Using a bill found in the family's home, police are analyzing the calling patterns of the missing woman's cell phone, which has not been located.

The last time the phone was used for an outgoing call was March 16, Chase said. The last incoming call was March 18. That call, which was unanswered, originated from the family's townhouse phone, Chase said.

"Most of the calls on the cell phone were to the house," he said.

Chase did not know if Benitez owned any other personal communication devices.

Benitez's sisterbecame worried when the daily phone calls the women exchanged abruptly stopped March 16.

Through Angela, Chavez has learned that Rodriguez's relatives are also "sad and in shock" by the news. Chavez said Benitez and Rodriguez are from the same town, and that their families live in close proximity, and are in constant communication with each other.

Police discovered the bodies after they were alerted by school officials that the children had not shown up for school in several days.

Rodriguez, 28, had apparently committed suicide. His body was hanging in the foyer, a yellow nylon rope around his neck and tied to a second-floor banister.

The four children were found dead in beds with blankets covering them from head to toe. Police identified them Tuesday as the couple's three girls, Elsa, 9, Vanessa, 4, and Carena, 1, and a boy, Angel, 3.

The children, who appeared to have been dead for several days, did not show any signs that they were shot or stabbed, according to Chase. Autopsies conducted Tuesday at the Office of the Chief Medical Examiner in Baltimore revealed no conclusive cause of death for any of the five. A determination will not be made until toxicology tests are completed, which could take a week, Chase said.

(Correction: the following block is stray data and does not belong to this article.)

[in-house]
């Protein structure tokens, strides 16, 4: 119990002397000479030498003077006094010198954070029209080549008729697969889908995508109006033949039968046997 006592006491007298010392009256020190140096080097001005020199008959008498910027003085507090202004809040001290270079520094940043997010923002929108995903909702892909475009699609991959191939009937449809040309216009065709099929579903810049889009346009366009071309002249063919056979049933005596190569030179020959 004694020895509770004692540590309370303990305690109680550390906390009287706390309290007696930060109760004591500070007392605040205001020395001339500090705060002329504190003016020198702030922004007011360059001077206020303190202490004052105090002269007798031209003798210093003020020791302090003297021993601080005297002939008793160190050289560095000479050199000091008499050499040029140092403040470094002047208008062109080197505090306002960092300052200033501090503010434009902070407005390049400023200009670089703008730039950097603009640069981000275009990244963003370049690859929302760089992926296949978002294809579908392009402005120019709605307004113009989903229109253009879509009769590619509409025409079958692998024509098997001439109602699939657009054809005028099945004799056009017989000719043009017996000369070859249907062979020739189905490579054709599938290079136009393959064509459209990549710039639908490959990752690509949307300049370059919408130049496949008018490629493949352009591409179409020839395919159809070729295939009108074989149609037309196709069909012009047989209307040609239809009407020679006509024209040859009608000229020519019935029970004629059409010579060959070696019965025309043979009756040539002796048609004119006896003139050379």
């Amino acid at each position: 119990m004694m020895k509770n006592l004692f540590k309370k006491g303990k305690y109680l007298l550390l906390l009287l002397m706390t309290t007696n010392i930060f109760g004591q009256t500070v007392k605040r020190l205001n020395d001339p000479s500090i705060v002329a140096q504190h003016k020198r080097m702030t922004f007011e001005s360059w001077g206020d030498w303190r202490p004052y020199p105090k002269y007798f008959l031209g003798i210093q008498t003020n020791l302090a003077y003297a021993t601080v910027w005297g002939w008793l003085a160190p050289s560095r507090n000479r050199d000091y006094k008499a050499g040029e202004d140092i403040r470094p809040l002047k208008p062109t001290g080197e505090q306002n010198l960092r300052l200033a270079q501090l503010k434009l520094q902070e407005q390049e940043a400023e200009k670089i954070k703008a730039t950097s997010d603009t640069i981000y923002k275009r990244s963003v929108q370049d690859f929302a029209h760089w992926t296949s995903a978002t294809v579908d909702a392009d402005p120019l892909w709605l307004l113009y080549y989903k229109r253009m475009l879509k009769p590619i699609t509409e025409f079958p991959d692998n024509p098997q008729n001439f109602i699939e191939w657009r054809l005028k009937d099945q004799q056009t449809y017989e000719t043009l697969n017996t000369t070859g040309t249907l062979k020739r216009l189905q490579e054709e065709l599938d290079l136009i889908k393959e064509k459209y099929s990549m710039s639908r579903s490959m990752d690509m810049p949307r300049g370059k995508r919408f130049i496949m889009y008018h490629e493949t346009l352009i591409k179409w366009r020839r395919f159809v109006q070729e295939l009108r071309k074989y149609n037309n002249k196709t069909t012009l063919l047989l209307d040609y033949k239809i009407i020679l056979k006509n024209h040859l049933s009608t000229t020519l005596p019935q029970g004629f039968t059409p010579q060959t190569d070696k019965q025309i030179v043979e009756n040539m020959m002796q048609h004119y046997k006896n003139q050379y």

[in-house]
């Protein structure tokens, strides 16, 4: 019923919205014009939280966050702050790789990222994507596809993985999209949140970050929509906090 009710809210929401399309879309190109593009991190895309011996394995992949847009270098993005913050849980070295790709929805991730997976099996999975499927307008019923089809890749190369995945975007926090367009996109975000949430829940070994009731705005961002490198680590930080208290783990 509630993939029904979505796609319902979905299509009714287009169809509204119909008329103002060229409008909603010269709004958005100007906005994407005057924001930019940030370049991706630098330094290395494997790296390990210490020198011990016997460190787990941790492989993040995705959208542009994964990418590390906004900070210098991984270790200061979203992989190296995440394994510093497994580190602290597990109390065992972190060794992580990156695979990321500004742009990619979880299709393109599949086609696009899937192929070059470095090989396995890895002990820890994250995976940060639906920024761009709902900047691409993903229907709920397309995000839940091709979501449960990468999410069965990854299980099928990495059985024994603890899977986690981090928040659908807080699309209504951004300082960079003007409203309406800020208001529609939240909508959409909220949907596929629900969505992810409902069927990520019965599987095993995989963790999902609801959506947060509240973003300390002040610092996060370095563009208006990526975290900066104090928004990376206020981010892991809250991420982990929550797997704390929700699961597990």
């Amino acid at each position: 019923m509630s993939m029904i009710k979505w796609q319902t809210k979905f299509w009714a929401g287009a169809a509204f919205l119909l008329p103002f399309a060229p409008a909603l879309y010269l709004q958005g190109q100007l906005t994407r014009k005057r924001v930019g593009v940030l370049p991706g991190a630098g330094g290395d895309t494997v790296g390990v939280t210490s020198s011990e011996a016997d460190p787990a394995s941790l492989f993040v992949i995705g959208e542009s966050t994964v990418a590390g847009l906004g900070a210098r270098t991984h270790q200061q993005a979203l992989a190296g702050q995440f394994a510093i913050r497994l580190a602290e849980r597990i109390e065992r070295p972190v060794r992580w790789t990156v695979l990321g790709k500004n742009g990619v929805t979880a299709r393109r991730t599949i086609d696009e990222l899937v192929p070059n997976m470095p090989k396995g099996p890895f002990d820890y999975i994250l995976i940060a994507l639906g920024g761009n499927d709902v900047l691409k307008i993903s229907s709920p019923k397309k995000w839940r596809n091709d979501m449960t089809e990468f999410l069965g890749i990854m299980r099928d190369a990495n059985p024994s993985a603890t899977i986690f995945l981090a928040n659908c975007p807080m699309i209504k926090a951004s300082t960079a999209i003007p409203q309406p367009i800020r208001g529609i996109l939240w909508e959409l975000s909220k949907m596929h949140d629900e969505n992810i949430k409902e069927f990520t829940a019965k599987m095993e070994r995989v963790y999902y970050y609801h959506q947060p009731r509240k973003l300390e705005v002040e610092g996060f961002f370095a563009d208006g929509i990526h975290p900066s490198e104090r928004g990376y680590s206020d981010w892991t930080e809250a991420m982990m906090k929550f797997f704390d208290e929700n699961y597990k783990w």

The search for Benitez is delaying the funeral plans for her four children and husband.

It is unclear whether the bodies will be laid to rest in Maryland, sent back to the parents' native El Salvador, or given to Benitez's other sister, who lives in Maryland. Attempts to reach the Maryland sister were unsuccessful.

The bodies are at the medical examiner's office in Baltimore and are expected to be sent to the State Anatomy Board for storage this week.

Police say that if Benitez is alive, she would be responsible for funeral plans.

When a body without an established next of kin is sent to the medical examiner's office, the office can hold the body for 72 hours before sending it to the State Anatomy Board, according to Dr. David Fowler, the state's chief medical examiner.

A body may remain with the Anatomy Board for an indefinite time, according to Ronn Wade, director of the State Anatomy Board in Baltimore.

If a next of kin is not determined, it is up to the Anatomy Board to decide what happens to the remains.

Though the board provides bodies for medical schools, that will not be the case with these, Wade said.

Chavez said both sides of the family want the bodies returned to El Salvador. Chavez said yesterday that she planned to contact additional family members, including Rodriguez's brothers who live in Los Angeles, about funeral plans.


To see the video appeal by Chavez, to go www.baltimoresun.com/frederick